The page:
Watch: Simeon and Anna in movies about the infant Jesus

jesusofnazareth-simeon

Today, for many Christians, is the Feast of the Meeting (or Presentation) of Our Lord in the Temple. It commemorates the time when Joseph and Mary took Jesus to the Temple forty days after he was born, and there met Simeon and Anna, two old people who recognized the Christ child and made great predictions about his future.

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The Magnificat, and the politics thereof, in film

vlcsnap-2014-12-25-18h31m18s119Christ is born! Glorify him!

Fred Clark posted a really interesting item this morning, noting that “the true meaning of Christmas” can be found in a poem spoken by Mary not long after she learned that she was pregnant with the Son of God — and he notes that the poem in question has a significant political edge, in which the powerful are brought down from their thrones while the humble are lifted up, and the rich are sent away hungry while the poor are filled.

This got me curious as to how many films have actually reflected the edgier aspects of this poem, which is known as the Magnificat. And the answer is: not many. In fact, there are very few films that incorporate the Magnificat at all, and those that do usually cut out the more politically-charged stuff. Usually, but not always.

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Laurence Fishburne to play Melchizedek in The Alchemist?

laurencefishburneI’ve been doing a lot of research into films based on the book of Genesis lately, so I was intrigued to hear, via The Tracking Board, that Laurence Fishburne may play Melchizedek in an adaptation of Paulo Coelho’s The Alchemist, which Fishburne himself is slated to direct.

I haven’t read the book, which concerns a Spanish shepherd who goes to Egypt, so I have no idea how closely the book’s Melchizedek corresponds to the Melchizedek of the Bible. But Wikipedia says the book’s Melchizedek is “the king of Salem”, which fits. It also says he gives the book’s protagonist “the magical stones Urim and Thummim” and that he wears “a gold breastplate encrusted with precious stones” — both of which sound like something we would normally associate with the Israelite priesthood, which didn’t exist until long after the biblical Melchizedek’s time.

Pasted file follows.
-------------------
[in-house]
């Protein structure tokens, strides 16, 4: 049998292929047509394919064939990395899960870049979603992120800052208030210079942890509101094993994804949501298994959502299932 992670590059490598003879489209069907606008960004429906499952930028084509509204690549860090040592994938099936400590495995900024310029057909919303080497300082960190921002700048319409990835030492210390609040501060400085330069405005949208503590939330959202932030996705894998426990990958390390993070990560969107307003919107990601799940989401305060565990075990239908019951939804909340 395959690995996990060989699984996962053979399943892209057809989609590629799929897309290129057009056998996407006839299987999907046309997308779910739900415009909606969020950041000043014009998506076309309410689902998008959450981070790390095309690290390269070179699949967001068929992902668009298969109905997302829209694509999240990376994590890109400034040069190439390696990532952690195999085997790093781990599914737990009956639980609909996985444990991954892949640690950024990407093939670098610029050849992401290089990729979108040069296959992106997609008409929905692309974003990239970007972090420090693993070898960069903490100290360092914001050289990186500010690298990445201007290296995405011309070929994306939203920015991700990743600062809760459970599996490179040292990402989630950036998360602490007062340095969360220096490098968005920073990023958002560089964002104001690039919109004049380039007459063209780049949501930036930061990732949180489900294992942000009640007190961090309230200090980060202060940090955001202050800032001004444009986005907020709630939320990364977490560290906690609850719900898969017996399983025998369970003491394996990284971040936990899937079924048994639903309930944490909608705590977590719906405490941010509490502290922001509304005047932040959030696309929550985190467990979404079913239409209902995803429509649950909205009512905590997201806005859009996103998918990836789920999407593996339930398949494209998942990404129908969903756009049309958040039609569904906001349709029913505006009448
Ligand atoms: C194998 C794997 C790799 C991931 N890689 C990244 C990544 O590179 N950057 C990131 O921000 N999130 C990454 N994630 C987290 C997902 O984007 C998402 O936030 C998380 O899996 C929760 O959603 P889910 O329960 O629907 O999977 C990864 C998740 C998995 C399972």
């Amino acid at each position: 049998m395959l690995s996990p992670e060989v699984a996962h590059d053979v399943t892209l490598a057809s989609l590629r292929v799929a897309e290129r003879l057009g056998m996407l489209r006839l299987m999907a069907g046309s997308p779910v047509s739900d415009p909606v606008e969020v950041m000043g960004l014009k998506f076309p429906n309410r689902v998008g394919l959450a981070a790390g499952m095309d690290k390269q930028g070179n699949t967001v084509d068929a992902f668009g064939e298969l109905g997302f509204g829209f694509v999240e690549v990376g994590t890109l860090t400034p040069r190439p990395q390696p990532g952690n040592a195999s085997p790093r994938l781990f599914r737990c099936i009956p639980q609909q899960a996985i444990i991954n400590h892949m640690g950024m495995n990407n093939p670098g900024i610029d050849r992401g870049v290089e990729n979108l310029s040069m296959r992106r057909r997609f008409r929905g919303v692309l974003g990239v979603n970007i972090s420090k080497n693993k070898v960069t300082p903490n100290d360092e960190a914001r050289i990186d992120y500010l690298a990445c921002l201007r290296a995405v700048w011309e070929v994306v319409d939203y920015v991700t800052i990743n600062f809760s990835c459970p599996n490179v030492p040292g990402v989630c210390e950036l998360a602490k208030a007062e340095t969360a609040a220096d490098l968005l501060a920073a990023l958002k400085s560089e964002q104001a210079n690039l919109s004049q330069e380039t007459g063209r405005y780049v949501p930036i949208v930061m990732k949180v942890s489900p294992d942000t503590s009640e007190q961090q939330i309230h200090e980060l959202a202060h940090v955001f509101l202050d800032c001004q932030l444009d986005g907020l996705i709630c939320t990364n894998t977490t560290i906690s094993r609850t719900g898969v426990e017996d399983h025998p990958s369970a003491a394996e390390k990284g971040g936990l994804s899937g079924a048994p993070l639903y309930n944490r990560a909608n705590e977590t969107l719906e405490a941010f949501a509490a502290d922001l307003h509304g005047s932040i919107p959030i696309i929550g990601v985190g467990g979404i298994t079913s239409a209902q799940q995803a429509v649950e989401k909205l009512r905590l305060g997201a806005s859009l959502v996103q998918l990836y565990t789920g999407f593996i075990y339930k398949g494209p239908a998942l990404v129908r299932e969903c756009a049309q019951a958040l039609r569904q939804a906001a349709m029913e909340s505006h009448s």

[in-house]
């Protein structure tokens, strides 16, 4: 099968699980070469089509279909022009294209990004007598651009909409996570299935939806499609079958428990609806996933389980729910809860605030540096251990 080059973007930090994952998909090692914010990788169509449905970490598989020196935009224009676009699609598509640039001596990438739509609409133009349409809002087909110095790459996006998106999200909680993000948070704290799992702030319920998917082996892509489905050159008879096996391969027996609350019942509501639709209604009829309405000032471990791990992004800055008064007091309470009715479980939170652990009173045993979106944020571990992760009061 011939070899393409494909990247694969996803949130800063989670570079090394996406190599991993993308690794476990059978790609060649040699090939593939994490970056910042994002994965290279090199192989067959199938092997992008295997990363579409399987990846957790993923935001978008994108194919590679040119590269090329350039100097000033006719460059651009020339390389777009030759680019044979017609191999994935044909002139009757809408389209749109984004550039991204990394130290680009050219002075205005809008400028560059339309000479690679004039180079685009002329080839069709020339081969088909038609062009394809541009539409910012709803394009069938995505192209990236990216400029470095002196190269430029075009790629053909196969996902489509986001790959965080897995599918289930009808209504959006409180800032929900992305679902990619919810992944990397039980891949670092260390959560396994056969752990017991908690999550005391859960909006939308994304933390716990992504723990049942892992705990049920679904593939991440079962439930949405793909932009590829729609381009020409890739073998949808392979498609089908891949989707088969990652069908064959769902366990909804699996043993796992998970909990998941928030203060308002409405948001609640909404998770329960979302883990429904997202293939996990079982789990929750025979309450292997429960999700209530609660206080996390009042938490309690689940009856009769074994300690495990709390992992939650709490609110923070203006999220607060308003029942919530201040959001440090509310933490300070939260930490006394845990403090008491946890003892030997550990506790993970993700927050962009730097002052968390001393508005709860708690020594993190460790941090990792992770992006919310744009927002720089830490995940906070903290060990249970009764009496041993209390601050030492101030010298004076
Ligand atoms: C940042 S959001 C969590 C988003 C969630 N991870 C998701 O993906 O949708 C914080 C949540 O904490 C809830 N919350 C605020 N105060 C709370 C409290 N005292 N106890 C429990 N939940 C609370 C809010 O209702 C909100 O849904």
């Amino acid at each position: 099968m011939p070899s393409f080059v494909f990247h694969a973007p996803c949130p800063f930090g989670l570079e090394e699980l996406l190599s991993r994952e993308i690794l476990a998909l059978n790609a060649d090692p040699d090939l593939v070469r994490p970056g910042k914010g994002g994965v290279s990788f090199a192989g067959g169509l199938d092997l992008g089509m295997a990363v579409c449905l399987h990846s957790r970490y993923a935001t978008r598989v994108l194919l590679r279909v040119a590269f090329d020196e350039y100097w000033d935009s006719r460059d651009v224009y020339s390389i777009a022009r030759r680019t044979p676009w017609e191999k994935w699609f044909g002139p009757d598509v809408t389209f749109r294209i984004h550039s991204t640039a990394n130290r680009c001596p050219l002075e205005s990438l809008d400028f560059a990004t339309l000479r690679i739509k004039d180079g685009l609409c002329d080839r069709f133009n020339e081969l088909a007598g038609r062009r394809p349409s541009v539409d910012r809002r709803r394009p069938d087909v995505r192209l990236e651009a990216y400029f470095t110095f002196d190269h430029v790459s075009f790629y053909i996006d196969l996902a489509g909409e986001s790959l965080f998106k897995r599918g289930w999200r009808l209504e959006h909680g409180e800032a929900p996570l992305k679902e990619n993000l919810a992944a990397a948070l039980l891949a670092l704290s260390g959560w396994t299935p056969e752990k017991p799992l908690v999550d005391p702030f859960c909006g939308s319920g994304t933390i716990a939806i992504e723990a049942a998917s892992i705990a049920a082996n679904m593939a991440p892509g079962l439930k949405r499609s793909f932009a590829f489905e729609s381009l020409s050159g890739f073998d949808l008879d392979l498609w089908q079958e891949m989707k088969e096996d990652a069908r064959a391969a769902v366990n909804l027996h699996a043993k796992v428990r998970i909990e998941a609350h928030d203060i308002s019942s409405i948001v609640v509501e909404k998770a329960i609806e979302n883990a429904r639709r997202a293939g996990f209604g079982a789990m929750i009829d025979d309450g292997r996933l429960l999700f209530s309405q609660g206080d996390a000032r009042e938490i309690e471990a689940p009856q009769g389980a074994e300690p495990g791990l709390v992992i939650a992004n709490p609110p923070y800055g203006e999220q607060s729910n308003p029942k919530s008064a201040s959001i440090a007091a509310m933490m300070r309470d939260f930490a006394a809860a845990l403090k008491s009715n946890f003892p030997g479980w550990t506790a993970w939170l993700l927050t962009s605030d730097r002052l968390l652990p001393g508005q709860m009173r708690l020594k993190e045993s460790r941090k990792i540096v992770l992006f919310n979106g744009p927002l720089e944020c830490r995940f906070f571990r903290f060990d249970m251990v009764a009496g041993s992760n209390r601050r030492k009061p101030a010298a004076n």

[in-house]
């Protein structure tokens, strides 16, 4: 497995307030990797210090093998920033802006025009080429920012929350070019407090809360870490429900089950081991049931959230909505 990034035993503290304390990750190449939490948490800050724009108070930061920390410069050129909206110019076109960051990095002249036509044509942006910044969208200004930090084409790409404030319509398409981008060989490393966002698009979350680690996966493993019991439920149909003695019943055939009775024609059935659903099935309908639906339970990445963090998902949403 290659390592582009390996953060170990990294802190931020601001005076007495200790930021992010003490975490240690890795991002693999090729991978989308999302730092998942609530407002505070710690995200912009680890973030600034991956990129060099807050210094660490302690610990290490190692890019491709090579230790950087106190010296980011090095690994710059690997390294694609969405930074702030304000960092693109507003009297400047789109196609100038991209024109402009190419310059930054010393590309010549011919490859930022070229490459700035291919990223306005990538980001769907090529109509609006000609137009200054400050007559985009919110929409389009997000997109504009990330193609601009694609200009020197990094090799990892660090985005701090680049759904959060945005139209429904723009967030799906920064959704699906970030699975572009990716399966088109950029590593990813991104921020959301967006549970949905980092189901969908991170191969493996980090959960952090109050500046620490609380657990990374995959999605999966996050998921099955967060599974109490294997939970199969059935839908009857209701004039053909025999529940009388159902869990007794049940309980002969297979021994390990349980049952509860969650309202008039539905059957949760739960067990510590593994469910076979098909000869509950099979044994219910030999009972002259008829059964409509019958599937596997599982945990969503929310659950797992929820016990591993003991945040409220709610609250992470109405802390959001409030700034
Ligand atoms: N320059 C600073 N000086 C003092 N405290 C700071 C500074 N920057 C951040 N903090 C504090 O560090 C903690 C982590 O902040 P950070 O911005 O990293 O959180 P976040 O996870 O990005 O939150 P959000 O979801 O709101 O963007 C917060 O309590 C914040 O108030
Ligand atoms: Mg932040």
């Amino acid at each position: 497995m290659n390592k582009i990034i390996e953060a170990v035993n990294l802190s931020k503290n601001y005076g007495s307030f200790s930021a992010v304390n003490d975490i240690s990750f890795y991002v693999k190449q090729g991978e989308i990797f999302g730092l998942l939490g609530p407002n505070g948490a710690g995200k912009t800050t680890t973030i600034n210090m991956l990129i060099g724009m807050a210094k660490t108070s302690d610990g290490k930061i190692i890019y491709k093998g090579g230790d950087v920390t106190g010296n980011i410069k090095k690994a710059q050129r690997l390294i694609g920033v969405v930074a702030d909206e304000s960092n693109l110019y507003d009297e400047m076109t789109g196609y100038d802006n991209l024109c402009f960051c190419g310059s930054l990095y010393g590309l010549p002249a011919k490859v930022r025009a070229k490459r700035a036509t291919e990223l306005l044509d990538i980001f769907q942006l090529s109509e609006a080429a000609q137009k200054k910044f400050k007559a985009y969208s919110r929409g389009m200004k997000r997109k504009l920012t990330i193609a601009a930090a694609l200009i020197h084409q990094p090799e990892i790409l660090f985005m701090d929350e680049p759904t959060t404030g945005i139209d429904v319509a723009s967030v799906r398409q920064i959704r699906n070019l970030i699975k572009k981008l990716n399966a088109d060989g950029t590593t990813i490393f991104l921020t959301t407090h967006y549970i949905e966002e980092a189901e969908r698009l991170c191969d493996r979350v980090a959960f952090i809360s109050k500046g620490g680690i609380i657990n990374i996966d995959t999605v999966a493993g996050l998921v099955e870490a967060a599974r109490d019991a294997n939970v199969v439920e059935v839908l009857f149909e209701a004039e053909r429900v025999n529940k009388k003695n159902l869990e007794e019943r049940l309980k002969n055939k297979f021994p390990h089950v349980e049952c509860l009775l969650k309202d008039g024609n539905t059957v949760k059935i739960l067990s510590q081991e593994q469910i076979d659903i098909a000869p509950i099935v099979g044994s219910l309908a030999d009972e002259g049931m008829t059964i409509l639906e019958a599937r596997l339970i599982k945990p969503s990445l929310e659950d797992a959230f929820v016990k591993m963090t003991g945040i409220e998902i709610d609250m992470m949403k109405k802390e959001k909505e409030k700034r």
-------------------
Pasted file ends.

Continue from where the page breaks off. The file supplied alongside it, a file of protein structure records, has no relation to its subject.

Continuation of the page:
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The Prodigal Son: three filmed interpretations (and more)

Today was the Sunday of the Prodigal Son in Eastern Orthodox churches, and once again, I found myself thinking about how our gospel reading for the day had been handled in different films.

The parable of the prodigal son appears just once in the Bible, in Luke 15, so of course it is featured in the word-for-word adaptation of that gospel produced by the Genesis Project in the 1970s. And just as the Genesis Project dramatizes some of the other parables while Jesus recites them, so too it dramatizes this one. You can watch the relevant sequence by clicking here.

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The Publican and the Pharisee: four filmed interpretations

Today, in Orthodox churches, was the Sunday of the Publican and the Pharisee. It’s the day when we read the parable that Jesus told about a Pharisee and a tax collector who went to the Temple to pray; while the Pharisee spent his prayer bragging that he was a great and righteous man, the tax collector begged for God’s forgiveness — and it was the tax collector, rather than the Pharisee, who “went home justified before God.” And so the parable reminds us that we need to pray in humility, and that it is not our place to judge our fellow human beings.

We read this parable on this day to remind ourselves that Lent is only a few weeks away, and that we should approach the season of fasting and prayer humbly, without judging our fellow churchgoers (or, indeed, anyone else). And, naturally, as I pondered this parable, I began to think about how it has been handled in film.

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The latest attempt to film all four gospels word-for-word

Every now and then, someone embarks on a quixotic quest to film the entire Bible, word for word. In the 1970s, the Genesis Project got as far as filming the books of Genesis and Luke, the latter of which was condensed into the Jesus film that is now distributed by Campus Crusade. More recently, there was the Visual Bible, which produced adaptations of Matthew and Acts in the 1990s and then, after a change of ownership, an adaptation of The Gospel of John in 2003.

Yesterday I came across what seems like a more modest project: an attempt to film all four gospels under the collective title the Lumo Project.

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